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Veterans' Preferences for Exchanging Information Using Veterans Affairs Health Information Technologies: Focus Group Results and Modeling Simulations.

Haun JN, Chavez M, Nazi K, Antinori N, Melillo C, Cotner BA, Hathaway W, Cook A, Wilck N, Noonan A. Veterans' Preferences for Exchanging Information Using Veterans Affairs Health Information Technologies: Focus Group Results and Modeling Simulations. Journal of medical Internet research. 2017 Oct 23; 19(10):e359.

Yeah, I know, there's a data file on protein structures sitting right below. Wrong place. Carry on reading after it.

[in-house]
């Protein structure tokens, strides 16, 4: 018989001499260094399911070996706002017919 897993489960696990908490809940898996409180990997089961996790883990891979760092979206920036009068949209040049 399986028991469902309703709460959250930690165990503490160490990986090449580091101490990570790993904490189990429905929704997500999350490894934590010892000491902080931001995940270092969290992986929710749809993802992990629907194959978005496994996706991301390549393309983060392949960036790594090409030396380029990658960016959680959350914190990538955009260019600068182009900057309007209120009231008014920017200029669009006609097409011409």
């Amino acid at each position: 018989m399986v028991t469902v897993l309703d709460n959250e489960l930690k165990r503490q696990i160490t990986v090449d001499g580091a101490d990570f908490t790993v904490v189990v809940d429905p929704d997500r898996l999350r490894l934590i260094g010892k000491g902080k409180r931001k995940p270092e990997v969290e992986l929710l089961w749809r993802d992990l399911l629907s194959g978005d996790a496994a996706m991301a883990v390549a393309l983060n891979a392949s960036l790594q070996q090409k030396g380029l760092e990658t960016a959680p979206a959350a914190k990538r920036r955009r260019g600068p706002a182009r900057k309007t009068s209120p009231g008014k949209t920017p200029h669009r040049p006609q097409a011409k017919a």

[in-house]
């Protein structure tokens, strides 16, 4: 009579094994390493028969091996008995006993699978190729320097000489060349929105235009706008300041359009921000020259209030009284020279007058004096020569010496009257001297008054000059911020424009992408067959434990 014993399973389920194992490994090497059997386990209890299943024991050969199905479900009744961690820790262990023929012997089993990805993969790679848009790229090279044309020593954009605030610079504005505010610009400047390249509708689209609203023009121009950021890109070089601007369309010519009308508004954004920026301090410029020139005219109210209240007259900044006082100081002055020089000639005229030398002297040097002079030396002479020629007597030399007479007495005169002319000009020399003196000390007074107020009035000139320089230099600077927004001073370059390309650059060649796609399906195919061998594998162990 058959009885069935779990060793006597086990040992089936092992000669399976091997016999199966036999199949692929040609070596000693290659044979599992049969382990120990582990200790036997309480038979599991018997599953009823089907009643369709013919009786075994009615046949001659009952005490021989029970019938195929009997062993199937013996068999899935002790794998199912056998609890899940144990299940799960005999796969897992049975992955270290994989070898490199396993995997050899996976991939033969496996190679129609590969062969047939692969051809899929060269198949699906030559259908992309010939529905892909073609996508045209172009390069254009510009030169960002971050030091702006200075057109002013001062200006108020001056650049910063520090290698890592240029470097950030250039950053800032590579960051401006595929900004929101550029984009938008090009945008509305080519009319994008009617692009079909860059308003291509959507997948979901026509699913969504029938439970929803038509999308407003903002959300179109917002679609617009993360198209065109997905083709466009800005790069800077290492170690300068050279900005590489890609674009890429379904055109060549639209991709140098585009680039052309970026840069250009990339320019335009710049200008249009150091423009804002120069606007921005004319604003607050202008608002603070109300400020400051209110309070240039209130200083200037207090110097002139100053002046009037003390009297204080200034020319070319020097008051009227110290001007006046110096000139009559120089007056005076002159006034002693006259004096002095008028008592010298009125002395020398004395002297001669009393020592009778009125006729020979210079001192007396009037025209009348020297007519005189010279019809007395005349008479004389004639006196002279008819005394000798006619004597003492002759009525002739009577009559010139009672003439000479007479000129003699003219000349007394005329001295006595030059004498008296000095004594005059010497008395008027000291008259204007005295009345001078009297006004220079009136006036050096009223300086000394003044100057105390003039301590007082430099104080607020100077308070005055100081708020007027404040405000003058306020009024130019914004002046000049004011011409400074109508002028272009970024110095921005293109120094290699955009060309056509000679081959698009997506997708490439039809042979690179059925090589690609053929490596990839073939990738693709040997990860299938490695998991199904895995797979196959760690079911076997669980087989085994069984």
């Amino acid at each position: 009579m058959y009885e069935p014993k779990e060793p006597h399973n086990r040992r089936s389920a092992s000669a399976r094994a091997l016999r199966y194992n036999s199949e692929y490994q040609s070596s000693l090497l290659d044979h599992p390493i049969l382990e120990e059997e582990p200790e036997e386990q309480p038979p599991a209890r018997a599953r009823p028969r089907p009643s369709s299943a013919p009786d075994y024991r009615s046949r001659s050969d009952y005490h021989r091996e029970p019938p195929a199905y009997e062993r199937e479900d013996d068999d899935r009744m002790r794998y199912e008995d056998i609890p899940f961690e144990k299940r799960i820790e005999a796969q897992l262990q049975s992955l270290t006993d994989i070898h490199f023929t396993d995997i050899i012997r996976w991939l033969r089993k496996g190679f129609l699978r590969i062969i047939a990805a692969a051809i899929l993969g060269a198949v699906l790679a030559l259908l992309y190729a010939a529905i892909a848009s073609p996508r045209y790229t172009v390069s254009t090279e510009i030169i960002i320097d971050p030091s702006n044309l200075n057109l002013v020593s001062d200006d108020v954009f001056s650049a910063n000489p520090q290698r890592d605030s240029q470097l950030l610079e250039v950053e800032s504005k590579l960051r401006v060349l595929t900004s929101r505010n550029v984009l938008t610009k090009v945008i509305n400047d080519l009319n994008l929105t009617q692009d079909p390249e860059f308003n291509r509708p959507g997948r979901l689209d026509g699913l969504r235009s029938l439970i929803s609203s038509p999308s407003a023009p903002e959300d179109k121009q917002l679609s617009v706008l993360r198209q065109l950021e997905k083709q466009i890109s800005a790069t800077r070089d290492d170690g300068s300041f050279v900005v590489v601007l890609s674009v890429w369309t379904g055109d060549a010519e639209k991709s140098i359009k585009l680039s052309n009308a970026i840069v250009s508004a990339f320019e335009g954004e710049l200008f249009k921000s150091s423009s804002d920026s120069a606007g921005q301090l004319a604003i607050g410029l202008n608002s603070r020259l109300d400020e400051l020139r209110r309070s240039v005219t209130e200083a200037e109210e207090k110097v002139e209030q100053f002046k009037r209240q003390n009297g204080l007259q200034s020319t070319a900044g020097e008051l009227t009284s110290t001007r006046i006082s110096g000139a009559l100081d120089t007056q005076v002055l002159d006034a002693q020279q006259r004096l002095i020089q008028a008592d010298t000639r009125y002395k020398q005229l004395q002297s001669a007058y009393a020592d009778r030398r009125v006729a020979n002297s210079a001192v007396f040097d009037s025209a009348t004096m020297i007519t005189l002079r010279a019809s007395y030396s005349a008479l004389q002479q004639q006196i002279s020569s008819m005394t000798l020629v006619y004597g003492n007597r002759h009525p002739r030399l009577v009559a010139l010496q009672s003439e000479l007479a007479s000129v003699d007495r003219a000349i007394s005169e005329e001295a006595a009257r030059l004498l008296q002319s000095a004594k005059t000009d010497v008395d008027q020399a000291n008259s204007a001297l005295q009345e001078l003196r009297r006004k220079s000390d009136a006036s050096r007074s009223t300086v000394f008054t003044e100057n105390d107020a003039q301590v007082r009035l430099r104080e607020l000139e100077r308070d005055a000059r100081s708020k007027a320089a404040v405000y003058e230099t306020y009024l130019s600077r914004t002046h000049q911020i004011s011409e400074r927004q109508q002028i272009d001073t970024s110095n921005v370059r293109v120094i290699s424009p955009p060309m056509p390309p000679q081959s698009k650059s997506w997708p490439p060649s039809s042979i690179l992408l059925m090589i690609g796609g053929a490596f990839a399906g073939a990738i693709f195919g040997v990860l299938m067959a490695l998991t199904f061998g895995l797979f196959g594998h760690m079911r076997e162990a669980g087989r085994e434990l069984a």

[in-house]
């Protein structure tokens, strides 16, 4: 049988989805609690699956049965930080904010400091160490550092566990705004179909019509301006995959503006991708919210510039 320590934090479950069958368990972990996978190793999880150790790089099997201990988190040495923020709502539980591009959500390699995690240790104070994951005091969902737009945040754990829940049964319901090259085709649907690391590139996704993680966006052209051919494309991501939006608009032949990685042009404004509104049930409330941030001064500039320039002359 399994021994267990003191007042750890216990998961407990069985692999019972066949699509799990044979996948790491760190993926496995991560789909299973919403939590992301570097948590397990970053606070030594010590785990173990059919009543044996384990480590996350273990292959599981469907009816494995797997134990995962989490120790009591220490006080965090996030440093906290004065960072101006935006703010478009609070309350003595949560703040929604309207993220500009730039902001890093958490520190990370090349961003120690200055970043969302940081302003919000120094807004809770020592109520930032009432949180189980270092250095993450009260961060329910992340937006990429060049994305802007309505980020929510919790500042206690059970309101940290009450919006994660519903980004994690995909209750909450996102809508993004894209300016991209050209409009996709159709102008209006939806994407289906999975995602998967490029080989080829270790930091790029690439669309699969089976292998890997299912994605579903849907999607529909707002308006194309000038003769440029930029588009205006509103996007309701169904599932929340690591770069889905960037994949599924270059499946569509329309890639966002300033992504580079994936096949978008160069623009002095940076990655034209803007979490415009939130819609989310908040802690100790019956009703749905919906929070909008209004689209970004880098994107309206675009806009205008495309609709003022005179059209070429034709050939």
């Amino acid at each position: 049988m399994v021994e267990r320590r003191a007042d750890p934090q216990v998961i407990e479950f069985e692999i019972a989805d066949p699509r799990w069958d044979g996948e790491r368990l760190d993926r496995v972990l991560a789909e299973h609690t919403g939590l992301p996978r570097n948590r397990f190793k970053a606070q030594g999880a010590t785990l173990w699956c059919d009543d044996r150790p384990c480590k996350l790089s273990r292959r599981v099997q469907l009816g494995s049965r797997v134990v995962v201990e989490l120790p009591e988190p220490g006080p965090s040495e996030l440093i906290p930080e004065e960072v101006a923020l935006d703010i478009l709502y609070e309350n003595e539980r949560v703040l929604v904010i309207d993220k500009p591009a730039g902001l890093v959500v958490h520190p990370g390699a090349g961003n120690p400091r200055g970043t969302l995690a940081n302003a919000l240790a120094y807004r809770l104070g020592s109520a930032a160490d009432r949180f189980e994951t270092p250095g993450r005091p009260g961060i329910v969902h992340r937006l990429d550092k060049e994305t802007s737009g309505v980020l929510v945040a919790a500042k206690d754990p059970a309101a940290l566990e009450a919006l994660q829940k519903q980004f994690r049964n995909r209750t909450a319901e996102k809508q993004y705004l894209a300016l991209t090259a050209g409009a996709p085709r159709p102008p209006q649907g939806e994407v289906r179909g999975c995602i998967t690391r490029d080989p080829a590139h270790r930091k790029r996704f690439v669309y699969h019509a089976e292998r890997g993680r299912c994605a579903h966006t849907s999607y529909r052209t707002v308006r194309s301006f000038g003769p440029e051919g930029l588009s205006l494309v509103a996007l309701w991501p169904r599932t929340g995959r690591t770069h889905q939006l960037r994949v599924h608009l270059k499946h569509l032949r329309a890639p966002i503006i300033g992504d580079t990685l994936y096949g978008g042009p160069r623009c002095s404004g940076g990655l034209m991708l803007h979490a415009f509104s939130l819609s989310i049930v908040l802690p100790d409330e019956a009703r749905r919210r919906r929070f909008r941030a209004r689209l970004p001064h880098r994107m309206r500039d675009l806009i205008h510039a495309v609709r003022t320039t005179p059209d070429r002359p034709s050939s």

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BACKGROUND: The Department of Veterans Affairs (VA) has multiple health information technology (HIT) resources for veterans to support their health care management. These include a patient portal, VetLink Kiosks, mobile apps, and telehealth services. The veteran patient population has a variety of needs and preferences that can inform current VA HIT redesign efforts to meet consumer needs. OBJECTIVE: This study aimed to describe veterans'' experiences using the current VA HIT and identify their vision for the future of an integrated VA HIT system. METHODS: Two rounds of focus group interviews were conducted with a single cohort of 47 veterans and one female caregiver recruited from Bedford, Massachusetts, and Tampa, Florida. Focus group interviews included simulation modeling activities and a self-administered survey. This study also used an expert panel group to provide data and input throughout the study process. High-fidelity, interactive simulations were created and used to facilitate collection of qualitative data. The simulations were developed based on system requirements, data collected through operational efforts, and participants'' reported preferences for using VA HIT. Pairwise comparison activities of HIT resources were conducted with both focus groups and the expert panel. Rapid iterative content analysis was used to analyze qualitative data. Descriptive statistics summarized quantitative data. RESULTS: Data themes included (1) current use of VA HIT, (2) non-VA HIT use, and (3) preferences for future use of VA HIT. Data indicated that, although the Secure Messaging feature was often preferred, a full range of HIT options are needed. These data were then used to develop veteran-driven simulations that illustrate user needs and expectations when using a HIT system and services to access VA health care services. CONCLUSIONS: Patient participant redesign processes present critical opportunities for creating a human-centered design. Veterans value virtual health care options and prefer standardized, integrated, and synchronized user-friendly interface designs.

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